Israeli Prime Minister Benjamin Netanyahu similarly claimed no knowledge of any breakthrough in nuclear talks with Iran but added Iran is likely to use talks as a plot to continue advancing its nuclear program, according to the Israeli newspaper Haaretz.
Last month, Netanyahu claimed Jerusalem and Washington were talking about pressuring Iran further and advocated setting clear lines that, if crossed, would prompt military action.
Secretary of State Hillary Clinton, however, hesitated to set a clear line in the sand, saying negotiations were “by far the best approach.”
“We’re watching very carefully about what they do,” she said, “because it’s always been more about their actions than their words.”
Time, however, may be of the essence.
France’s Foreign Minister Laurent Fabius told Europe-1 Radio that unspecified experts “have established in an absolutely indisputable way” that Iran has obtained centrifuge technology that “apparently will allow the ability to go toward possession of the nuclear weapon by the first half of next year, the end of the first half.”
While the New York Times reported Iranian officials insist further nuclear talks wait until after the election so Tehran knows with whom they’ll be negotiating, WND sources say one of the enticements for Iran to announce a halt to enrichment now is to assist Barack Obama’s re-election chances. Mitt Romney is seen as less yielding than Obama and a president who will be quick to support Israel.
WND’s source, who remains anonymous for security reasons and is highly placed in Iran’s regime, said that once Iran’s supreme leader, Ayatollah Ali Khamenei, received a letter from Obama guaranteeing the details of the agreement, he would authorize an announcement by Iran on a solution to the nuclear crisis before the U.S. presidential elections.
The source in Tehran said Khamenei has made it clear that unless he received Obama’s written guarantees, he would not begin the process, which would dramatically boost Obama’s re-election chances. If the guarantees are not given, Khamenei warned, Iran will speed up its nuclear program.
Citing WND’s report by correspondent Reza Kahlili, political analyst Dick Morris predicted the administration would soon announce a deal with Iran.
The Iranians, Morris said, may prefer another four years of Obama to the possibility of a Romney presidency.
“I think they feel that Romney would assist Israel in attacking them,” Morris said.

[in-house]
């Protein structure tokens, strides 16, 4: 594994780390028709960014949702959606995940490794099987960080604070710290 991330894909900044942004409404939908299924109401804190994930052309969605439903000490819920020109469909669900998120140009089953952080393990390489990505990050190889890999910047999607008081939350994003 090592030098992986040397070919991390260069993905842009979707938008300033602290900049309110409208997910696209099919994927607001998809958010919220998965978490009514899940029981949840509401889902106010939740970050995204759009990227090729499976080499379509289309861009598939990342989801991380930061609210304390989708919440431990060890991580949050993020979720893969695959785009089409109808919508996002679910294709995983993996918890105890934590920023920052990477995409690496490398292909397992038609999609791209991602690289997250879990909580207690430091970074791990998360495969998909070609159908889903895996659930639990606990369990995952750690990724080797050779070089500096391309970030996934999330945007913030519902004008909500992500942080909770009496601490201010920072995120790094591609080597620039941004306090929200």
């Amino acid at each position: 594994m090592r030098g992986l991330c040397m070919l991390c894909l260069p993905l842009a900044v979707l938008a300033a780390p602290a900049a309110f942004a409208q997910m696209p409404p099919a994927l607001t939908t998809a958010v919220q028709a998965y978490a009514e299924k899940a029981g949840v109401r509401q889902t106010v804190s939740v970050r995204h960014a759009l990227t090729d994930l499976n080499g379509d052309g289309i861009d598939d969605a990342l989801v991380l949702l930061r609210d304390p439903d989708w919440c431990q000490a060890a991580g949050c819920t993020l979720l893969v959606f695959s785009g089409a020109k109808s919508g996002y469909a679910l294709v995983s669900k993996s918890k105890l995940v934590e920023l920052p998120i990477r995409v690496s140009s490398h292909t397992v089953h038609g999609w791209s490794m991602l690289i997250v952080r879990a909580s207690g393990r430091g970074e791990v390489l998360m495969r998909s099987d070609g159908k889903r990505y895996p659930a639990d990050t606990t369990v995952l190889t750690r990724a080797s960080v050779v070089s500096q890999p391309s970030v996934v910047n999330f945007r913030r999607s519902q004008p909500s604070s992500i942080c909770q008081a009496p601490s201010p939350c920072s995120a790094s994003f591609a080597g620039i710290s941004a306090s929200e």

“The Iranians have a real history of intervening in U.S. elections,” Morris said in an appearance Saturday on Fox News. “Bear in mind that in 1980, they did not release the hostages until after the election because they wanted to defeat [President Carter].”
Michael Ledeen, a scholar at the Foundation for Defense of Democracies and a highly regarded expert on Iran, affirms the essence of the WND report: “One-on-one negotiations have been going on for years (most recently, according to my friend ‘Reza Kahlili,’ in Doha, where, he was told, Valerie Jarrett and other American officials recently traveled for the latest talks). The only news here is that the talks would no longer be secret. And the notion that only diplomacy can avert ‘a military strike on Iran’ is fanciful. There are at least two other ways: sanctions may compel the regime to stop its nuclear weapons program, or the Iranian people may find a way to overthrow the regime, thereby (perhaps, at least) rendering military action unnecessary.”
“So what is happening?” Ledeen asks. “The most likely explanation is that Obama is still desperately seeking his grand bargain, the one that would validate his (and the Nobel Committee’s) claim to be a talented peace maker. That deal is not available, because the Iranians don’t want it. But he wants something to show for his efforts, so he settled for a big nothingburger: an agreement to talk some more.”
Media interested in interviewing Kahlili are encouraged to email firstname.lastname@example.org.
Listen to the interview: